In Congo Authorities free US security adviser working for presidential contender

He denies the accusations, saying they are meant to derail his campaign to succeed President Joseph Kabila in the vast Central African country's elections scheduled for November.

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DRC's opposition presidential candidate Katumbi is escorted by his supporters as he walks to the prosecutor's office over government allegations he hired mercenaries, in Lubumbashi, the capital of Katanga province play Democratic Republic of Congo's opposition Presidential candidate Moise Katumbi is escorted by his supporters in Lubumbashi, the capital of Katanga province of the Democratic Republic of Congo, May 11, 2016. (REUTERS/Kenny Katombe)
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A US citizen working as an adviser to Congo's leading opposition presidential candidate has been freed six weeks after being arrested during a street protest and will return to the United States, the general prosecutor said on Wednesday.

Darryl Lewis, who was detained on April 24 along with three other members of Moise Katumbi's entourage in the southern city of Lubumbashi, has been handed over to the U.S. ambassador in the capital Kinshasa, Victor Mumba Mukomo told reporters.

Katumbi, the former governor of mineral-rich Katanga province in the south, was indicted last month on charges of hiring mercenaries as part of a plot against the state.

He denies the accusations, saying they are meant to derail his campaign to succeed President Joseph Kabila in the vast Central African country's elections scheduled for November.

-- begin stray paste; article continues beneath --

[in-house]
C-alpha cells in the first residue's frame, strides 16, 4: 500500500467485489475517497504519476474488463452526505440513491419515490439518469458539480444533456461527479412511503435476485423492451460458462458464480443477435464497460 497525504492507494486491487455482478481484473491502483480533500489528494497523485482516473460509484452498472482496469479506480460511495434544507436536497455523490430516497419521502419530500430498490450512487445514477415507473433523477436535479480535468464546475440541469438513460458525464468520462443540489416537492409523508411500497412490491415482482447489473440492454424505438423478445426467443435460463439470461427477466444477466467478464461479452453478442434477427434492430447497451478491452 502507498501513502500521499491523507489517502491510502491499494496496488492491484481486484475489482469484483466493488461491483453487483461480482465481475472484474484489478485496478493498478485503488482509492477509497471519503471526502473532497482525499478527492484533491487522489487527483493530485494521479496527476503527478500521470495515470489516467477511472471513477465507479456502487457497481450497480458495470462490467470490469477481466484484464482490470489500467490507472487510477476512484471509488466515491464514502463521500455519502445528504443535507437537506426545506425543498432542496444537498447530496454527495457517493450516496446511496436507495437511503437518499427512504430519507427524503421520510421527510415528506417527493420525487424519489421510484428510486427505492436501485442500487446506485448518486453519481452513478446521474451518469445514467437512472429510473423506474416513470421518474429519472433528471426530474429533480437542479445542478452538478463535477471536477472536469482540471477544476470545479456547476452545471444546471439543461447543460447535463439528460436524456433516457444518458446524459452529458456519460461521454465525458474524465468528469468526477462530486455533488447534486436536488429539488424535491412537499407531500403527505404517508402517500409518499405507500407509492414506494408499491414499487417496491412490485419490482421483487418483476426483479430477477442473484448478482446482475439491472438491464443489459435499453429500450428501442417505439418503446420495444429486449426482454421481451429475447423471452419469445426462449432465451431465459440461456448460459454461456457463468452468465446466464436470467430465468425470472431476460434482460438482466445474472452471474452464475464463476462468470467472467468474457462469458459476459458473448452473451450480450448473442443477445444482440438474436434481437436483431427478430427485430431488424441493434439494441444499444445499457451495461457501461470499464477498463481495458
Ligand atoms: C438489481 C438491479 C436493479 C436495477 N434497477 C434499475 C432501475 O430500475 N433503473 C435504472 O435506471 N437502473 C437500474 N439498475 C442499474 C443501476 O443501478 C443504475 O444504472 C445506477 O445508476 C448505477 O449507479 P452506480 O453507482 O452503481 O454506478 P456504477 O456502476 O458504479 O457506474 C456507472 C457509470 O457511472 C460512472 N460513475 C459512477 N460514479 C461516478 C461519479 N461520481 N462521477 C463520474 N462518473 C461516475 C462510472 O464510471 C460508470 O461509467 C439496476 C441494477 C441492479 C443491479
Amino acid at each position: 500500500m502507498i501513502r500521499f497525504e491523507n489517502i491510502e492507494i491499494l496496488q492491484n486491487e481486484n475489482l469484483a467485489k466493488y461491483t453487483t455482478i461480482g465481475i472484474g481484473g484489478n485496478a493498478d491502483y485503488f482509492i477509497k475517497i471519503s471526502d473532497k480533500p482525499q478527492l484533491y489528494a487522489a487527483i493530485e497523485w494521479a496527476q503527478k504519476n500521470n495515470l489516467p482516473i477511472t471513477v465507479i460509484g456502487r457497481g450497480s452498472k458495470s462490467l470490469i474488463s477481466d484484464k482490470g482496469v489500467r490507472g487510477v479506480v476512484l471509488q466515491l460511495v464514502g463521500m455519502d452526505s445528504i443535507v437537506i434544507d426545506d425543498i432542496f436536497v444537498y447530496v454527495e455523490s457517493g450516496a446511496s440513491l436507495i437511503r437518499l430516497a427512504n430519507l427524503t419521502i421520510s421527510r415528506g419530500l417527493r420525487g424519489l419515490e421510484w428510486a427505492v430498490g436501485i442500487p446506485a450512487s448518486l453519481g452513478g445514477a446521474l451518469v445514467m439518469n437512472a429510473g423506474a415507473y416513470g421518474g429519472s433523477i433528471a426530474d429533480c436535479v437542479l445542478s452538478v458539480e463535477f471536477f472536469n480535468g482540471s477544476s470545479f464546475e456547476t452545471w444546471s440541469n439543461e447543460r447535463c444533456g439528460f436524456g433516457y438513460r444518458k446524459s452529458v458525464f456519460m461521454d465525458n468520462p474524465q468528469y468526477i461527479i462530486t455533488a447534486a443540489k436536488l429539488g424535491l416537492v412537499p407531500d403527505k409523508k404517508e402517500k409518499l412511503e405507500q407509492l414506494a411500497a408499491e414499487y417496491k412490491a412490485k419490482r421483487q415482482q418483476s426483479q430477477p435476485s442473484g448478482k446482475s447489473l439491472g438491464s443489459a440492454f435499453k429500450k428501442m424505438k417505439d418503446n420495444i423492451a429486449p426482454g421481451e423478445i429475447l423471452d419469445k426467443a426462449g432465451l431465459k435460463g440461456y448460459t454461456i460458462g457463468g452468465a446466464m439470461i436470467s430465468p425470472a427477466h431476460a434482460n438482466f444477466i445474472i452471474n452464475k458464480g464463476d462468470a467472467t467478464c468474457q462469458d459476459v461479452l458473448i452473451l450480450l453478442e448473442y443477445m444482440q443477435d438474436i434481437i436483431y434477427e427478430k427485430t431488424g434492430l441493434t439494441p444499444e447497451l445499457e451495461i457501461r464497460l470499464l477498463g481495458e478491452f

Congolese authorities said Lewis was arrested because he lacked a permit to work in Congo. He will return to the United States but his case will remain open, Mukomo said.

Lewis's lawyer Azarias Ruberwa confirmed that Lewis would return home and said U.S. officials were looking into the case.

Political tensions are running high in Congo, which has vast reserves of precious minerals, ahead of the election.

Kabila is ineligible to stand after serving two elected terms but opponents accuse him of plotting to hold onto power by delaying the vote or even changing the constitution to remove the term limit, as several African leaders have recently done.

The government has said the vote is unlikely to occur on time because of logistical and budgetary problems.

In May, Congo's highest court ruled Kabila could remain in power until elections can be held.

Protests against any delay have already turned violent and authorities have arrested dozens of critics of Kabila, who took power when his father Laurent Kabila was assassinated in 2001.

Congo has never had a peaceful transfer of political power.

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